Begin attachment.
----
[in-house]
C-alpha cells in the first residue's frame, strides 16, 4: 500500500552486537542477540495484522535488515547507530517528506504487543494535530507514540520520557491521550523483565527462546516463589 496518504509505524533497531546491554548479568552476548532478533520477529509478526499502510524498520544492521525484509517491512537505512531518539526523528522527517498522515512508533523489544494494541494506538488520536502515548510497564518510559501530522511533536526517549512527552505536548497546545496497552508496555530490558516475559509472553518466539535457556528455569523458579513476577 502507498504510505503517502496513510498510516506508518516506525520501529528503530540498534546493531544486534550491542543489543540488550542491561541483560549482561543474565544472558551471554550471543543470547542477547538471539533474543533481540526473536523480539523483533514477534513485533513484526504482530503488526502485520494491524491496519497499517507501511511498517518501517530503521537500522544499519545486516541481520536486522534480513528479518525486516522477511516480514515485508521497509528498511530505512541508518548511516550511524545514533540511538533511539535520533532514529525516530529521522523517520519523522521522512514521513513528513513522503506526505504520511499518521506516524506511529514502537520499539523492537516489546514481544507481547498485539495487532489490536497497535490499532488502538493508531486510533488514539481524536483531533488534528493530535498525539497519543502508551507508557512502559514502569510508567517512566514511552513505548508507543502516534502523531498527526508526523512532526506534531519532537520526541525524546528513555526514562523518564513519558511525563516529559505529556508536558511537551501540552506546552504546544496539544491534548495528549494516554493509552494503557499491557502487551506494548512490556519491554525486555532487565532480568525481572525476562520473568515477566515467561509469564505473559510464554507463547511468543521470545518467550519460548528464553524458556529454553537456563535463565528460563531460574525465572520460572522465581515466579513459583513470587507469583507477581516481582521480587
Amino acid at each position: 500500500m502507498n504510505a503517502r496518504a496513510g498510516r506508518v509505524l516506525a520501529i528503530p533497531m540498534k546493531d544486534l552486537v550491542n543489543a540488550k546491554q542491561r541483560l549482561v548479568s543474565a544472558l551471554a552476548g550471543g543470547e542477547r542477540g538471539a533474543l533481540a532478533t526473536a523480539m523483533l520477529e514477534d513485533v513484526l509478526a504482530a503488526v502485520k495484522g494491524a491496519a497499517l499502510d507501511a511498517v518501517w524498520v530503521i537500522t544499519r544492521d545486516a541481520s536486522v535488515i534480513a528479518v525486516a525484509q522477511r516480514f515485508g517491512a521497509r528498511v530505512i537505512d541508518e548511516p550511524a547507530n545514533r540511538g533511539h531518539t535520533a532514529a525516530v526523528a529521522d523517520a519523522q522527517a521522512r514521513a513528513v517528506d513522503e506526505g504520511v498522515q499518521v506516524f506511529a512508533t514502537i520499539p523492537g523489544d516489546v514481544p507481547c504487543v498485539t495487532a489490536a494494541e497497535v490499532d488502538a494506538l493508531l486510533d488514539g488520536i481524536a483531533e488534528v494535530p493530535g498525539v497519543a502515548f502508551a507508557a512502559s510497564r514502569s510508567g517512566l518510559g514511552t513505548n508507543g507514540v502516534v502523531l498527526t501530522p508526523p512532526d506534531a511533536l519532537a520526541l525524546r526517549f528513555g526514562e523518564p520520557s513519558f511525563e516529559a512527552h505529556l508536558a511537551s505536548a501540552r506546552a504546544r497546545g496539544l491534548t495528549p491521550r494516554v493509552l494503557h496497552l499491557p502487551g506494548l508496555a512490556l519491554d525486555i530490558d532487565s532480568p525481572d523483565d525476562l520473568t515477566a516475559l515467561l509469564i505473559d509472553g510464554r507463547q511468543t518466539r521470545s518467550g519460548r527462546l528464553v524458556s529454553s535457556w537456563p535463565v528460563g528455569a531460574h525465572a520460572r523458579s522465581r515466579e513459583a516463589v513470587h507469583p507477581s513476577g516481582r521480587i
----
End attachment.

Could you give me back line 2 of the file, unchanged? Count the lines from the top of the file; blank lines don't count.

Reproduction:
C-alpha cells in the first residue's frame, strides 16, 4: 500500500552486537542477540495484522535488515547507530517528506504487543494535530507514540520520557491521550523483565527462546516463589 496518504509505524533497531546491554548479568552476548532478533520477529509478526499502510524498520544492521525484509517491512537505512531518539526523528522527517498522515512508533523489544494494541494506538488520536502515548510497564518510559501530522511533536526517549512527552505536548497546545496497552508496555530490558516475559509472553518466539535457556528455569523458579513476577 502507498504510505503517502496513510498510516506508518516506525520501529528503530540498534546493531544486534550491542543489543540488550542491561541483560549482561543474565544472558551471554550471543543470547542477547538471539533474543533481540526473536523480539523483533514477534513485533513484526504482530503488526502485520494491524491496519497499517507501511511498517518501517530503521537500522544499519545486516541481520536486522534480513528479518525486516522477511516480514515485508521497509528498511530505512541508518548511516550511524545514533540511538533511539535520533532514529525516530529521522523517520519523522521522512514521513513528513513522503506526505504520511499518521506516524506511529514502537520499539523492537516489546514481544507481547498485539495487532489490536497497535490499532488502538493508531486510533488514539481524536483531533488534528493530535498525539497519543502508551507508557512502559514502569510508567517512566514511552513505548508507543502516534502523531498527526508526523512532526506534531519532537520526541525524546528513555526514562523518564513519558511525563516529559505529556508536558511537551501540552506546552504546544496539544491534548495528549494516554493509552494503557499491557502487551506494548512490556519491554525486555532487565532480568525481572525476562520473568515477566515467561509469564505473559510464554507463547511468543521470545518467550519460548528464553524458556529454553537456563535463565528460563531460574525465572520460572522465581515466579513459583513470587507469583507477581516481582521480587